Now, the challenge that was in front of us was: “How do you individualize that idea so that our message resonated with consumers when they’re the most receptive?” We were lucky to be one of the first brands in the US to use a new tool called “YouTube Director Mix,” which allowed us to customize our creative with ease, resulting in over 250 personalized assets that could be delivered to consumers in different contexts on YouTube.
For example, if somebody was engaging in a video about cooking, they might see our six-second ad featuring a text with the wrapper that said, “Food Equals Love.” The best part of this is we were able to do this all within a reasonable production budget, which for us was a home run.
So, did it work? Absolutely! We saw that the director mix ads outperformed our banners ads by 2 times. In addition, it generated a 29% lift in ad recall as measured by Google Brandlift, coupled with a 15% lift in consideration. What was most compelling is that, we saw close to a 4% lift in our sales and market share growth, despite the fact that we had 20% fewer retail displays.
Rice Krispies Treats went from a brand that had never advertised before to a brand with an ROI that exceeded external benchmarks. Even paying back in its first year. This campaign became the watershed moment for Kellogg’s because it opened our eyes to the power of using Google and YouTube to deliver the right message to the right consumer at the right time. The success became the catalyst for other Kellogg’s brands to rethink their marketing strategies, as well. In fact, the success of Rice Krispies Treats led us to reimagine our strategy for Pringles.
Now, as most of you know, Pringles is a unique chip from everything else in the market in large part because of its insanely accurate flavors and the fact that it’s stackable. In partnership with Google we found thousands of food hack videos on YouTube featuring fans creating their own recipe by stacking their favorite flavors. The Pringles team seized on this insight and created a campaign in the lead-up to the Super Bowl that was grounded in the premise of flavor stacking. We partnered with YouTube to unleash a series of six-second bumpers encouraging consumers to try one of the 286,927 combinations available.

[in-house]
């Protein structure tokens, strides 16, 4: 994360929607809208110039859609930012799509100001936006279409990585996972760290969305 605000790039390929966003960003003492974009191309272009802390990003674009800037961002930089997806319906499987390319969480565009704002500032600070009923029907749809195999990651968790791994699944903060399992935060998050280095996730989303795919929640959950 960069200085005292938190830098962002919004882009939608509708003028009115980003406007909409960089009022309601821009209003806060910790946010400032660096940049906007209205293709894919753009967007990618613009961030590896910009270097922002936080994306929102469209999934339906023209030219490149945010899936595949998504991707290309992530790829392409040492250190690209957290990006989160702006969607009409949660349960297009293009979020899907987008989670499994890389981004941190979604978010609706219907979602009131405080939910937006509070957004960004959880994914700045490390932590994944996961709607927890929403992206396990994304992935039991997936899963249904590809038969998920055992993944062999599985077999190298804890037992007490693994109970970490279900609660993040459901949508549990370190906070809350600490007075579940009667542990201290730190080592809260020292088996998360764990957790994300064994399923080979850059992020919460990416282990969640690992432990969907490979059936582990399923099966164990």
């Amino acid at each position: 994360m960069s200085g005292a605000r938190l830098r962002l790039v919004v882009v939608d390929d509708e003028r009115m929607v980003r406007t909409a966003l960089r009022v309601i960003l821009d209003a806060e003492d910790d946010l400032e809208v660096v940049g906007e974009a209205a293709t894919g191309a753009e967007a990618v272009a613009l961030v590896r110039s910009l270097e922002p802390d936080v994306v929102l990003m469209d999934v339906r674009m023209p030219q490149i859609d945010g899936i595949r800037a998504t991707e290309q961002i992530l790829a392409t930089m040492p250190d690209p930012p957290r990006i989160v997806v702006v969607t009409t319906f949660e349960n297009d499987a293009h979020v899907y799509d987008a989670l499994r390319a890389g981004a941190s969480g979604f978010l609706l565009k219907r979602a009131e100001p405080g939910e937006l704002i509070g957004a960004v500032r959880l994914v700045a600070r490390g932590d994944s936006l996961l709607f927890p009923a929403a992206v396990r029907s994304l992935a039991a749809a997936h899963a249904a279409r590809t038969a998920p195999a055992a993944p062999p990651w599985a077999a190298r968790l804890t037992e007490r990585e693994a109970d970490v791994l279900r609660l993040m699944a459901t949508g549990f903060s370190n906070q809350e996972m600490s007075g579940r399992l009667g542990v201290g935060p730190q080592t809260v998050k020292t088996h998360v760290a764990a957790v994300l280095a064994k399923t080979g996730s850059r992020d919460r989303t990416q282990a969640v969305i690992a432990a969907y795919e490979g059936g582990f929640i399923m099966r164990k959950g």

Then, in partnership with SNL’s Bill Hader, we created our hero spots and uploaded them on the platform as part of YouTube’s AdBlitz program. The results were spectacular. In the end, Pringles delivered over 60 million impressions, garnering huge levels of brand engagement and accelerated growth. Beyond that, we found one in five consumers who were aware of the campaign actually did their own flavor stacking.
And it goes from there. Now, brands across Kellogg’s are partnering with our agencies and YouTube to create value for our consumers, while delivering business results. This is why our ROIs have seen year on year double digit growth and why YouTube has earned the honor of being our #1 online video partner in just two years. These two campaigns not only transformed the way we think about digital – but they completely flipped the paradigm of advertising campaigns across Kellogg’s. We went from spending very little on digital platforms, to now spending 60-70% of our overall marketing budget. In fact, since 2015 we’ve increased our spend on YouTube each year, including a 300% increase last year alone. And, in many cases, our digital campaigns are now driving the creative and strategy behind everything else we do.
Now, there’s no doubt that it’s a challenging time to be a Marketer today. While heritage brands like ours have enjoyed decades of mind-share with consumers, it’s clear we’re living in a time when technology and social media has the power to shift conversations about brands incredibly fast. But the tools we get from Google help us get smarter, engage with our consumers better, and in many ways, improve our strategies for our campaigns overall.
My advice to the senior leaders in this room is to give your teams the runway they need to take calculated risks, to partner with your media and creative agencies to try new things, and to develop new ways to personalize your creative so that you can stay in lockstep with the ever-changing consumer.
NewFronts Presenters: 2018 Video Statistics
Tubular has put together a full ratings sheet with all the NewFronts 2018 presenters top properties listing their Facebook March Views, Facebook V30, YouTube March Views, and YouTube V30. Click below for the full list!